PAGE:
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The story of the Osage tribe reflects, in many ways, the typical Native American experience in America. The Osage were a once-powerful midwestern tribe forced to relocate to Indian Territory in what is now Oklahoma. However, the land they settled on turned out to be oil-rich, and the Osage became tremendously wealthy as a result. A recent book tells the horrifying story of how, in the early 20th century, dozens of Osage were murdered by local whites aiming to take control of their money. Listen to the author describe how the sinister plot unfolded and how the subsequent investigation led to the rise of the FBI.
Story Length: 7:08
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"The Absolutely True Diary of a Part-Time Indian," tells the story of Arnold Spirit, a young Native American who leaves the reservation to get a better education. In this semi-autobiographical book, author Sherman Alexie discusses big issues including choosing your identity, figuring out where you belong and the hardships American Indians face living on reservations.
The massacre of more than 150 Sioux Native Americans in 1890 at Wounded Knee Creek in South Dakota was the last major confrontation between the U.S. Army and Native Americans. A book was written about this in 1970 titled "Bury My Heart at Wounded Knee", and a movie was recently made. They tell the story of the efforts of the United States government to assimilate Native Americans into American life, which nearly destroyed the culture, religion, and way of life of Native American peoples. Listen to hear more about how this history of mistreatment is portrayed in the movie about these events.
The federal government now recognizes the Pamunkey tribe from Virginia. Tribe members waited a long time to achieve this acknowledgment, fighting a long legal battle and facing opposition from various groups. Pamunkey’s new status as a recognized tribe gives them access to certain rights and privileges they did not have before. This tribe played a crucial role in early American history, and now they can look forward to a brighter future. Listen to hear more about what federal recognition means for this Native American tribe.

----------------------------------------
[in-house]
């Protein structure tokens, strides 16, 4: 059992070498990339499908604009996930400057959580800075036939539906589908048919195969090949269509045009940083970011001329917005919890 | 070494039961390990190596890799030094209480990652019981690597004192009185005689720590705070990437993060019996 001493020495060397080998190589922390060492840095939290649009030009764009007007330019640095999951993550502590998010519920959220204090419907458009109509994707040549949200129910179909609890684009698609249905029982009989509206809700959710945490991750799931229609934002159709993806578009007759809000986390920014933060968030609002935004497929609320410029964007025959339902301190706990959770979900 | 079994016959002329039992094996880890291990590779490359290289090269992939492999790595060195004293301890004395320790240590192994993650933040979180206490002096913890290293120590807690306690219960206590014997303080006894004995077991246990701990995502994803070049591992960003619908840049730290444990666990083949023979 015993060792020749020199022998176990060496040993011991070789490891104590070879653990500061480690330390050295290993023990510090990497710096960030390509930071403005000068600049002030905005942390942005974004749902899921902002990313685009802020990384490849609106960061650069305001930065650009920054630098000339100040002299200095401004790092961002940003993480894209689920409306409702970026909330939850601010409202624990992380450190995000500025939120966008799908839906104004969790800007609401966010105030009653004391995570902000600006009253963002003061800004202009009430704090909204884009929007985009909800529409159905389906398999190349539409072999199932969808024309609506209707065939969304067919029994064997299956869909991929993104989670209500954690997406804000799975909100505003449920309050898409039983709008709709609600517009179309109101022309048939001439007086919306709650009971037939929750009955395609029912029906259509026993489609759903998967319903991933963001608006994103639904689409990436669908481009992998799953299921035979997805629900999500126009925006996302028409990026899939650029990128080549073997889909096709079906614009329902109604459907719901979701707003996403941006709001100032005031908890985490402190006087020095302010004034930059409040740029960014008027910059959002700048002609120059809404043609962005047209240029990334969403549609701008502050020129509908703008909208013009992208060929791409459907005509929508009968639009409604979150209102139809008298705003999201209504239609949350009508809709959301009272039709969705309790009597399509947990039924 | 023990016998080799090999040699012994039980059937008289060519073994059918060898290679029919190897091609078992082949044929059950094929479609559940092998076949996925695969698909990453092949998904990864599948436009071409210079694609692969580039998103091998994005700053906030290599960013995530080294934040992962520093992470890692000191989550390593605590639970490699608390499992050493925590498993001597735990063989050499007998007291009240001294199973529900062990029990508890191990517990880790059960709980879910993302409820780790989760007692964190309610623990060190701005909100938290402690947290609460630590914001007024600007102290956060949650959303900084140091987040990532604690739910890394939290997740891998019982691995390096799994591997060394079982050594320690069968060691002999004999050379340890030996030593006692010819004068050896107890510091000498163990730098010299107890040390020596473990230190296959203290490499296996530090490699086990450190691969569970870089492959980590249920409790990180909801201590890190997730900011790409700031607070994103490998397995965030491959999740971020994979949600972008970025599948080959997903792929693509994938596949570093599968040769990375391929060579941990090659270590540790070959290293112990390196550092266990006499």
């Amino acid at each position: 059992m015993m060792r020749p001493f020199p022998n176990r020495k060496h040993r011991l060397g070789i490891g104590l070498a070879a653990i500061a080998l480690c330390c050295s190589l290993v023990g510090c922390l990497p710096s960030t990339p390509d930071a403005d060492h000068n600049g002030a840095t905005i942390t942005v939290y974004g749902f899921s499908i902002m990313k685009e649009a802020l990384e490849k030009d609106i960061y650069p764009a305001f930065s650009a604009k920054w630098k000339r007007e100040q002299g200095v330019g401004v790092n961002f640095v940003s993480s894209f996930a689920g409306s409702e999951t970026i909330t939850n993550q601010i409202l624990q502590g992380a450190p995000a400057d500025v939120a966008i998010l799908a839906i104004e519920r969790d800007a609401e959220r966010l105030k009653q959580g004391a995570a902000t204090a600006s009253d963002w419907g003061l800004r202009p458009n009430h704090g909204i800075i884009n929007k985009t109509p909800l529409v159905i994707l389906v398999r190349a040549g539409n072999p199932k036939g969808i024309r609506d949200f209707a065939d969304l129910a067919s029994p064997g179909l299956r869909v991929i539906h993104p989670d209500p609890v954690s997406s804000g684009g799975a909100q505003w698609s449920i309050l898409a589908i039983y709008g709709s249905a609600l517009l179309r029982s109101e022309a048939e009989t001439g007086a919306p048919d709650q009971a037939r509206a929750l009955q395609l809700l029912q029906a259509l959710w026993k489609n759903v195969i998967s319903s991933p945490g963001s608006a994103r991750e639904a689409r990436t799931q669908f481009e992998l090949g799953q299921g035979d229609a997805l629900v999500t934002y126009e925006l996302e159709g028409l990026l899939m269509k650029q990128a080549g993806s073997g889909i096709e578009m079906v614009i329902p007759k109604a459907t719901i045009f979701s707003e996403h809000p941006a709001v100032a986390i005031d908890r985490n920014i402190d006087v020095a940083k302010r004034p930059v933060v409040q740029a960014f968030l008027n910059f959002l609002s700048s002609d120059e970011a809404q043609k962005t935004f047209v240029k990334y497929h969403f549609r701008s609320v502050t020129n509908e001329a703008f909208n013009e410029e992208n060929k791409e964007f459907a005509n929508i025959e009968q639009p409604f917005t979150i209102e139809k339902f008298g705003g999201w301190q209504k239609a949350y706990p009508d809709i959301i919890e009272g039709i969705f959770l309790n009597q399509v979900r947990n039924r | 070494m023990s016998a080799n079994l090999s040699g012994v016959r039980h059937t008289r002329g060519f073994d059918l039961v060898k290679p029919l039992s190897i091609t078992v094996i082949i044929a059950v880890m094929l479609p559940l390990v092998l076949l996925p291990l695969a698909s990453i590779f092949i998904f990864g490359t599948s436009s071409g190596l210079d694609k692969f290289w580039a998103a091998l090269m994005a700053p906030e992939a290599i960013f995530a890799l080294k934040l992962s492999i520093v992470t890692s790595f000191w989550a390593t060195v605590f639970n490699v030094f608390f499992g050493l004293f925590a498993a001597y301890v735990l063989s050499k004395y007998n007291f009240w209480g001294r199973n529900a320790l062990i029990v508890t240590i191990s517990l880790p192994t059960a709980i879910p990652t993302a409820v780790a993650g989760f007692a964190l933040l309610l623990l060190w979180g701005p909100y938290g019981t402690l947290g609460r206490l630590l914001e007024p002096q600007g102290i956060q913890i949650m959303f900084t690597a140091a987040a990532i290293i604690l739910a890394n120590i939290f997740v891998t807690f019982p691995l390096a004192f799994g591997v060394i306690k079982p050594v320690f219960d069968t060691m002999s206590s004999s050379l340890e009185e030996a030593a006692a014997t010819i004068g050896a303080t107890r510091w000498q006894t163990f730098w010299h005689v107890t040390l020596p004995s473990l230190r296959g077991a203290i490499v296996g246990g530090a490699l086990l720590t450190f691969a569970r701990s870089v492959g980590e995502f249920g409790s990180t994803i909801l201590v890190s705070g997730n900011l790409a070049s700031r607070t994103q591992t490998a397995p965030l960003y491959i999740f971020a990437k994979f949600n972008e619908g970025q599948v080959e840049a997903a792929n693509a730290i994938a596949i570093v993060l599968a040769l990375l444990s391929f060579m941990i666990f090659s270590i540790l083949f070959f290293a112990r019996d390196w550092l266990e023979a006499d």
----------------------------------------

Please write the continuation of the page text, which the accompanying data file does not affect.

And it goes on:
When people think of the history of “Indian Removal” in American history, the most familiar story is that of the 1838 “Trail of Tears,” during which 15,000 Cherokees, 4,000 of whom died, were forcibly relocated from land in the east to federally-owned land in Oklahoma. A lesser known story is the story of Polly Parker, who staged a daring escape from captivity in 1858 at the end of the Third Seminole War. Parker, along with other Seminoles, were being forcibly relocated west. Listen to this audio story to learn about the inhumane treatment native people have suffered at the hands of the U.S. government and how they tried to resist.
The Lexile Audio Measure is an indicator of the complexity of an audio passage. It is based on a scientifically developed scale with a maximum score of 2000L.How to Use Lexile Audio Measures
Find stories at the right level of complexity for your students, so that they will be challenged without being frustrated. The measures are categorized into low, medium, or high in order to aid teachers in story selection when they do not know students’ Lexile listening levels.
|Listening Level||Lexile Audio Measures|
These recommended ranges are for instructional use of Listenwise audio content in combination with supports such as the interactive transcript, etc.
|Grade||Lexile Audio Measures (Recommended Ranges)|
|1||215L - 610L|
|2||490L - 855L|
|3||725L - 1060L|
|4||945L - 1250L|
|5||1045L - 1350L|
|6||1125L - 1430L|
|7||1190L - 1500L|
|8||1250L - 1555L|
|9||1300L - 1610L|
|10||1345L - 1655L|
|11/12||1385L - 1695L|